Philanthropist and business mogul Napoleon Dzombe has challenged businesses to diversify, innovate and plan ahead, saying that is key to business success and wealth creation.
He said this on Thursday in Blantyre during a wealth creation conference organised by Sycamore Consult under the theme ‘Resilience and reinvention in a tough economic environment’.
Dzombe, who is Mtalimanja Holdings Limited founder and managing director, said it is important to always be in a state of readiness to embrace the things that are coming.
He said: “We need, as a country and citizenry, to work hard and always be forward-looking.
“Given uncertainties in the economy, one has to always plan ahead to overcome eventualities. Our focus should not be placed on one area, but several to counter risks that could emerge should one sector fail.”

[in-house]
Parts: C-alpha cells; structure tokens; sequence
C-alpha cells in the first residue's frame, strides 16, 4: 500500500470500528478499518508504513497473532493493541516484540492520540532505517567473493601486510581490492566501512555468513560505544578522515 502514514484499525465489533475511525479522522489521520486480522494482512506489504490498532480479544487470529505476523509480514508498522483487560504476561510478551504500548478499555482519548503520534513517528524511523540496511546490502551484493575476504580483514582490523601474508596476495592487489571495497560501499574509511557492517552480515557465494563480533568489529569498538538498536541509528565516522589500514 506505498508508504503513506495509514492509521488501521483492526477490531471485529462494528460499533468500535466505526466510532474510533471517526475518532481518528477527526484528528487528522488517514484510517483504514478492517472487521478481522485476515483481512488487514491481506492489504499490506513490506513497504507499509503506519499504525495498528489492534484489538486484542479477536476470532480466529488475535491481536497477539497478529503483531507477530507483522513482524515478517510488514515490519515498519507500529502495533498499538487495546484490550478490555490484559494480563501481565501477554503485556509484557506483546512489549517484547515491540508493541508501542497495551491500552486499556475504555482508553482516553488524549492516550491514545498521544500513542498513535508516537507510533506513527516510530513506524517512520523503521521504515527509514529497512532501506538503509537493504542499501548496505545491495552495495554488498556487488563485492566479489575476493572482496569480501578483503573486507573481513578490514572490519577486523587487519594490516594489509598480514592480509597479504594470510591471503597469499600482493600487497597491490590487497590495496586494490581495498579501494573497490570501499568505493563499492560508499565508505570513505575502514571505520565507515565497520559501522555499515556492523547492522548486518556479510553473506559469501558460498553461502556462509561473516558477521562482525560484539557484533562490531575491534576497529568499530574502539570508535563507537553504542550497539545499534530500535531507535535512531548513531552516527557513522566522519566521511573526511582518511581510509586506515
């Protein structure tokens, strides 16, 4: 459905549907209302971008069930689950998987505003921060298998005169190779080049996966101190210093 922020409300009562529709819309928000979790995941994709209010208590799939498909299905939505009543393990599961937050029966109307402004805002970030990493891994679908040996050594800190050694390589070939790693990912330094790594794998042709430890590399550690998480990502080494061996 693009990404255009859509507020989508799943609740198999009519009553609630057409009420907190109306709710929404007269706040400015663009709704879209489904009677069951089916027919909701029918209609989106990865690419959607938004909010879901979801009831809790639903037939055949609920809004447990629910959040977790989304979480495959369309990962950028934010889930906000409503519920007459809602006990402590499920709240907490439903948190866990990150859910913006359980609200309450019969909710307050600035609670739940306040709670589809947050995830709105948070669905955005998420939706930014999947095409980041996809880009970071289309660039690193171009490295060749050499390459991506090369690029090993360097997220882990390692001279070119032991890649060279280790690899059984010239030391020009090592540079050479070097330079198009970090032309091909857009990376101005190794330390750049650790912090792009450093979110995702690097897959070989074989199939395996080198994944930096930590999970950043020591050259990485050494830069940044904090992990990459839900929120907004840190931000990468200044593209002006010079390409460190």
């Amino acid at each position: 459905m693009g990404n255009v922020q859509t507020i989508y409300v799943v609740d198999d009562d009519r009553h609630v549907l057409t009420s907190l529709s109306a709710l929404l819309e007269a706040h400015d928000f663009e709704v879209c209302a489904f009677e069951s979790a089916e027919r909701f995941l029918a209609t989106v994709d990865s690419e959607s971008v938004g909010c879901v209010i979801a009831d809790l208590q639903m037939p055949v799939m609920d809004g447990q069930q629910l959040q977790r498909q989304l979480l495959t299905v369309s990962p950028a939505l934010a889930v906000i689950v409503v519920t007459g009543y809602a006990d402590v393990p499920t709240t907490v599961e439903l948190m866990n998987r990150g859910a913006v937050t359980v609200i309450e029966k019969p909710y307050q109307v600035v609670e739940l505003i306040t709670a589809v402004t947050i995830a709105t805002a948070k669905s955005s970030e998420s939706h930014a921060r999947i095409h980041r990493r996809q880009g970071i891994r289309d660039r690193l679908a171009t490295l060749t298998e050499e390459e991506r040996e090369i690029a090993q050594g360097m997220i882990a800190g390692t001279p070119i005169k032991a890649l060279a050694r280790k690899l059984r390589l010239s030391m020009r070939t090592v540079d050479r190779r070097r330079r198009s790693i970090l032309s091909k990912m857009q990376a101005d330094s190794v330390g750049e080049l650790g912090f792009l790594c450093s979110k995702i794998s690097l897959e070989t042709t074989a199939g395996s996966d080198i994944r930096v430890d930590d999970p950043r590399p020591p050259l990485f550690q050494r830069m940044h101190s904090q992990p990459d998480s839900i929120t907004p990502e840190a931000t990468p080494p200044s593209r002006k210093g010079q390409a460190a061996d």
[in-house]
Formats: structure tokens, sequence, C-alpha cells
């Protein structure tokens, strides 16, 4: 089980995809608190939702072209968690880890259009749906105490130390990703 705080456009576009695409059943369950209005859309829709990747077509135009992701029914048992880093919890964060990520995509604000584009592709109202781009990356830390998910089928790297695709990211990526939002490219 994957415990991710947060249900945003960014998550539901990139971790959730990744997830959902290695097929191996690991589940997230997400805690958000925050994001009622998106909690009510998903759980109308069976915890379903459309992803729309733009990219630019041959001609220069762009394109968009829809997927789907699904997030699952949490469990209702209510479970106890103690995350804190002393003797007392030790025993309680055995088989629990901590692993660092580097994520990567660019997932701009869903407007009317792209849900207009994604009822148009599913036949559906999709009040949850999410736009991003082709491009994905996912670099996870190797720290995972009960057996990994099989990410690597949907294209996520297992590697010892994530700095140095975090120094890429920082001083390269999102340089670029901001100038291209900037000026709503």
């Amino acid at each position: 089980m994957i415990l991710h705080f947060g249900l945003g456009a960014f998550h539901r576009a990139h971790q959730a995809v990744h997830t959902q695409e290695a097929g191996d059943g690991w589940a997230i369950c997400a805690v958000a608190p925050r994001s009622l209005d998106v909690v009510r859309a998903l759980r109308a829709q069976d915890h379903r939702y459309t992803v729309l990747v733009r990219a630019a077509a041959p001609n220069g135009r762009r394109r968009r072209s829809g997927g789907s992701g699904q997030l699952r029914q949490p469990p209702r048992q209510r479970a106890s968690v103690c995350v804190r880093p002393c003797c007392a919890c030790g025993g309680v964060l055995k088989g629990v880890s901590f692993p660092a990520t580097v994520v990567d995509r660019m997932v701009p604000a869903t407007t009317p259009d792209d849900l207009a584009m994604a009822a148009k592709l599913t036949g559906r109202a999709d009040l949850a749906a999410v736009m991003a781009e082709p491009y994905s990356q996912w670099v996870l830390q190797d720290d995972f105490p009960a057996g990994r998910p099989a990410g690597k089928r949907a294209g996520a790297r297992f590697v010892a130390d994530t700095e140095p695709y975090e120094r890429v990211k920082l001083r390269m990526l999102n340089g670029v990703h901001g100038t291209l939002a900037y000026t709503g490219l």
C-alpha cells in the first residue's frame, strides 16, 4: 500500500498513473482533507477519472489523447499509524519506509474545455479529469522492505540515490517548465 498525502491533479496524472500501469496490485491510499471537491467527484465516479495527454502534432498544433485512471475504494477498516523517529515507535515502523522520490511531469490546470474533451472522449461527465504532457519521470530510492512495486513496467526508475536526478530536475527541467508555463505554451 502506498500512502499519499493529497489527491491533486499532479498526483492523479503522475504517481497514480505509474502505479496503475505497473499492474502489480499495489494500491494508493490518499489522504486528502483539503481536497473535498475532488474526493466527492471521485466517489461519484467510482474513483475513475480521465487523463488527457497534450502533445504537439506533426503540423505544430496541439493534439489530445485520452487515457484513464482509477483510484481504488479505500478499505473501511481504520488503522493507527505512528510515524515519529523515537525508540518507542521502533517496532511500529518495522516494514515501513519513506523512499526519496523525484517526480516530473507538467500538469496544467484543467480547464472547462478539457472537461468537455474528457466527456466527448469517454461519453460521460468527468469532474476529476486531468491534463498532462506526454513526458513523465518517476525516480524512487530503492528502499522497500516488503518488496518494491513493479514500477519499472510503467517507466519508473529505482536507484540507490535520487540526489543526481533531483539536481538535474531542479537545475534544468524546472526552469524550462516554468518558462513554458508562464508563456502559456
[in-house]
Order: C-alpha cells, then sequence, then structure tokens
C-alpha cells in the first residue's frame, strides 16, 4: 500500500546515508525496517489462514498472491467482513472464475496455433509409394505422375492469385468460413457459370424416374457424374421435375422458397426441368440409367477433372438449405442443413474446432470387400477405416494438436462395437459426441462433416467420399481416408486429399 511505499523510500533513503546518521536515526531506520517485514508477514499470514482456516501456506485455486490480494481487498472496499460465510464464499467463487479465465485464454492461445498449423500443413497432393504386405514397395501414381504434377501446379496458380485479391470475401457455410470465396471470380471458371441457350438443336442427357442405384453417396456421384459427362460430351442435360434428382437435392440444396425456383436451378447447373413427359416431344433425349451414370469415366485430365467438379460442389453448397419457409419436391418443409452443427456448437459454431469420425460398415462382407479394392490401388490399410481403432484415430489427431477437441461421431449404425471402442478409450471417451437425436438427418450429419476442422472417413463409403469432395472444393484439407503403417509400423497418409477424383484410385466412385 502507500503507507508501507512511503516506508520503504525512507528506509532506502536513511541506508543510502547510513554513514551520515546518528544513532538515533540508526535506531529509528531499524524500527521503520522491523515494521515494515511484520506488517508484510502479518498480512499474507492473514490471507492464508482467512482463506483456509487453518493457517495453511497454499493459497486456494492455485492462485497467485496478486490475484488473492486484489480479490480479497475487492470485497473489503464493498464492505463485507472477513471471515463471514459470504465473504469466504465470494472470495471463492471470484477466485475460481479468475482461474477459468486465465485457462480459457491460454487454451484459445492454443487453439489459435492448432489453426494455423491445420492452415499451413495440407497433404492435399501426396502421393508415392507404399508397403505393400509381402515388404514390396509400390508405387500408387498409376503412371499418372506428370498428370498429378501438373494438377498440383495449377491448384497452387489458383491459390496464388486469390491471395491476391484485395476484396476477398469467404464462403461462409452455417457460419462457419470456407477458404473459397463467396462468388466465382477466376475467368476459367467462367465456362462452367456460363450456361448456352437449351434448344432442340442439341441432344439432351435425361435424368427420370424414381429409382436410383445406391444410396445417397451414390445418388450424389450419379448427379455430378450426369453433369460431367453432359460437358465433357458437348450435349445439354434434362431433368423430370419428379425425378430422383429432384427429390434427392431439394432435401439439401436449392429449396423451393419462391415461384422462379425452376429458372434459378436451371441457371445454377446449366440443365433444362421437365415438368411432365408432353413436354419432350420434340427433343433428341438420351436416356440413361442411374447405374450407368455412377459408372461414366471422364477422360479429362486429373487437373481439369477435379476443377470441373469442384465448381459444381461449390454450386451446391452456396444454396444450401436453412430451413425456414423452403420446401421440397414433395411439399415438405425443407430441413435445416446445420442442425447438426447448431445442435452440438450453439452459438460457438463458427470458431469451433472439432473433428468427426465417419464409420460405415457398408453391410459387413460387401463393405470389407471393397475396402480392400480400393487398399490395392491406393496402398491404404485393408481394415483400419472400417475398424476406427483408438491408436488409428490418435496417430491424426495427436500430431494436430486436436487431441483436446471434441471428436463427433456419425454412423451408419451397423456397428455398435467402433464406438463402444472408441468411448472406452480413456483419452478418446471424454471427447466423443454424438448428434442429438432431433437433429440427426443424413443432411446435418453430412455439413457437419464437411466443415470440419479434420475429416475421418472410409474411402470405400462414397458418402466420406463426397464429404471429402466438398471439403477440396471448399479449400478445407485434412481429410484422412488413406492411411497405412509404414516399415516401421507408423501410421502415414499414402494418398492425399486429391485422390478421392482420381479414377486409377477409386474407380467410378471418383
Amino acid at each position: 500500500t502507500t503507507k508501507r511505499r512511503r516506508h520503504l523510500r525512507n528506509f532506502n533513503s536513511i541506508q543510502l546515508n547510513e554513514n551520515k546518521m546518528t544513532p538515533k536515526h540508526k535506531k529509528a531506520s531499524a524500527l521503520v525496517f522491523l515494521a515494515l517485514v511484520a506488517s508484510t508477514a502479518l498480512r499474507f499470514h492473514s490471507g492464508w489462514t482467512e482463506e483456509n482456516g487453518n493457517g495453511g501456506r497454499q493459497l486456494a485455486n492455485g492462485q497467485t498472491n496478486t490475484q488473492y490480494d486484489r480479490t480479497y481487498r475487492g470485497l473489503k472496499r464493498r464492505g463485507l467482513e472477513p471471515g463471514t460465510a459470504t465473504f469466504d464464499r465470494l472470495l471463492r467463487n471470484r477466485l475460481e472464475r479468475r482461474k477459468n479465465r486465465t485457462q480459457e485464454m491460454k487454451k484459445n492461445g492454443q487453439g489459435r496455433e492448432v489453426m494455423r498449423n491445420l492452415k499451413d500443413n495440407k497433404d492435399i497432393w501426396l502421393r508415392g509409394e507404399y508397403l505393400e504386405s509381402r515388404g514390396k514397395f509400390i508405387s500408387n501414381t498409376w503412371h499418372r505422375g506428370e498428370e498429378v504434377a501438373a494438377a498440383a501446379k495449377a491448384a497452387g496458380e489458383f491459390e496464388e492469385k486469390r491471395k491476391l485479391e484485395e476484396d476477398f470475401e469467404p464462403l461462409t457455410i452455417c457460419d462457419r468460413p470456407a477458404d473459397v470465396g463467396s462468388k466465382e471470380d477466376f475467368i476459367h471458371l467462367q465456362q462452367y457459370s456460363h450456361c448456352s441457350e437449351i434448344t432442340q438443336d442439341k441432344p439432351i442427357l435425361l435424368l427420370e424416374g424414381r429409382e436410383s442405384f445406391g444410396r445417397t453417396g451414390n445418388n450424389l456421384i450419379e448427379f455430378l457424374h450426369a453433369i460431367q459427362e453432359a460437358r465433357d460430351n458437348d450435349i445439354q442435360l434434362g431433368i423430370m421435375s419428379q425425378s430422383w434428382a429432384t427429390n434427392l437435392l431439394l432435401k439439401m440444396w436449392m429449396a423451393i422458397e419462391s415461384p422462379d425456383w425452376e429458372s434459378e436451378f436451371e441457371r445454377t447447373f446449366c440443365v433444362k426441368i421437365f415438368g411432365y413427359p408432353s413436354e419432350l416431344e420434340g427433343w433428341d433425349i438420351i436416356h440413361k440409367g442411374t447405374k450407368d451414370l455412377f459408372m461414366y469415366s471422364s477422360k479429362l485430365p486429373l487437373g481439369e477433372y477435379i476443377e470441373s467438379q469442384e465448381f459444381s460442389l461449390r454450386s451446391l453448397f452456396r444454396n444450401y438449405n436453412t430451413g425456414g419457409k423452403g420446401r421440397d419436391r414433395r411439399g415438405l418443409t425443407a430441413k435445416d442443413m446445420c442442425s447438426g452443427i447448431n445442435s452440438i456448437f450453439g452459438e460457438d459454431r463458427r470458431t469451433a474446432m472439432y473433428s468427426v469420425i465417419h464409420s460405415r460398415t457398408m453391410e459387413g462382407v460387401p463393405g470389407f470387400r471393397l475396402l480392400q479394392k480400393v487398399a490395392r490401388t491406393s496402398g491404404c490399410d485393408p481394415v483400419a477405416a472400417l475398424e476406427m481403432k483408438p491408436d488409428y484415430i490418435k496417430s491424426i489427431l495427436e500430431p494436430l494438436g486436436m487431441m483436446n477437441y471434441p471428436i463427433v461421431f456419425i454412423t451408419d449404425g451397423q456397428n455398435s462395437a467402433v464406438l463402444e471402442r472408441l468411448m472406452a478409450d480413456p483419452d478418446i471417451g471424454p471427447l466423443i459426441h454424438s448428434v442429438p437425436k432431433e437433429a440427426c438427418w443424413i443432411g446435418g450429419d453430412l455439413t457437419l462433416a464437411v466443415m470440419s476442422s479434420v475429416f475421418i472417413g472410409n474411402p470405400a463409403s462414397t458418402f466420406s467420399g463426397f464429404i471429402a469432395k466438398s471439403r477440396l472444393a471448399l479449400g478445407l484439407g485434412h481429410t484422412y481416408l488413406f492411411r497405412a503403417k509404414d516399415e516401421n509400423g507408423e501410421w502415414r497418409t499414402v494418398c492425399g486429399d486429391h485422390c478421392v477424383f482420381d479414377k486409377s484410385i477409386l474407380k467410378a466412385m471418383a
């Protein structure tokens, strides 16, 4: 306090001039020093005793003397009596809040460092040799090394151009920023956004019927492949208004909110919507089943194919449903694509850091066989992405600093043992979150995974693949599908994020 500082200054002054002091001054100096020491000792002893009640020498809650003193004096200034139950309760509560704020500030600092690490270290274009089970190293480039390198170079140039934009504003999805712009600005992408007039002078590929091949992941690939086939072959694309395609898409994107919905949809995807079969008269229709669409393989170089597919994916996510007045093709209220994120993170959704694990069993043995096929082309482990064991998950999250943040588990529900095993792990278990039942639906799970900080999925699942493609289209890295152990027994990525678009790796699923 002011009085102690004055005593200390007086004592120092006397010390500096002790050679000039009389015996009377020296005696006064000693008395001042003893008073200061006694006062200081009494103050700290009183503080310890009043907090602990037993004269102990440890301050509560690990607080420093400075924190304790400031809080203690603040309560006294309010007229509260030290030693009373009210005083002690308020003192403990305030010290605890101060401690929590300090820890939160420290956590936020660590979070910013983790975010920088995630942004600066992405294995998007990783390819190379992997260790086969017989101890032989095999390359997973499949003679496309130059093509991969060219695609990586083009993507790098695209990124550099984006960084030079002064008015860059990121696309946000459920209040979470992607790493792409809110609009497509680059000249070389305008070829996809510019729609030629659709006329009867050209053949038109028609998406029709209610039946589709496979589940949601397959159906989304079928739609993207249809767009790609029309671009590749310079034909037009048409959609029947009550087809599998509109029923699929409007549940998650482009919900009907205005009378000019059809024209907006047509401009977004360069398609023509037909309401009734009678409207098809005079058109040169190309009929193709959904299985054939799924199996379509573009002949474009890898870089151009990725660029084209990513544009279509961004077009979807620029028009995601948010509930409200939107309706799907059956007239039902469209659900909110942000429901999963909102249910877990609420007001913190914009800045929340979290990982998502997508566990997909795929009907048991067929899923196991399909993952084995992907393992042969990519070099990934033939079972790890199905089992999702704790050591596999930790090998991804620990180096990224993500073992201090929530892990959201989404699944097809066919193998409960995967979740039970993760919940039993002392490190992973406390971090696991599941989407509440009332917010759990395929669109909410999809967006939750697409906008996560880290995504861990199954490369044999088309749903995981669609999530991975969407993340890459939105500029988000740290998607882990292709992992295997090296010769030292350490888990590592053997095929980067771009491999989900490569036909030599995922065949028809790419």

Quoting Psalms 12 verses nine to 11, Dzombe urged Malawians to work hard, observing that most Malawians have been content with working for others and in the end have not gained any economic independence.
During the conference, industry captains and experts called for a hardworking spirit among Malawians, observing that wealth creation could help the country to move away from abject poverty.
Siku Group of Companies managing director Abdul Rashid Suleman, who was one of the presenters, said Malawians should embrace change and inclusiveness to wealth creation and achieve self-reliance.
“We need to be forward- thinking to tame potential risks. During the Covid-19 era, our business almost collapsed, but because we diversified our portfolio, we managed to sail through the storm,” he said.
Sycamore Consult Limited managing director Audrey Mwala said Malawians need to develop the spirit of perseverance and determination, observing that without fighting and forward-looking wealth creation will be a challenge.
She said: “We are not disputing the fact that Malawi economic environment is challenging.
“It could be even more challenging than our peers. This, however, does not mean nothing good can come out of Malawi.”
World Bank data shows that in Malawi, the poverty rate was 50.7 percent in 2010 and has remained broadly unchanged during the last decade.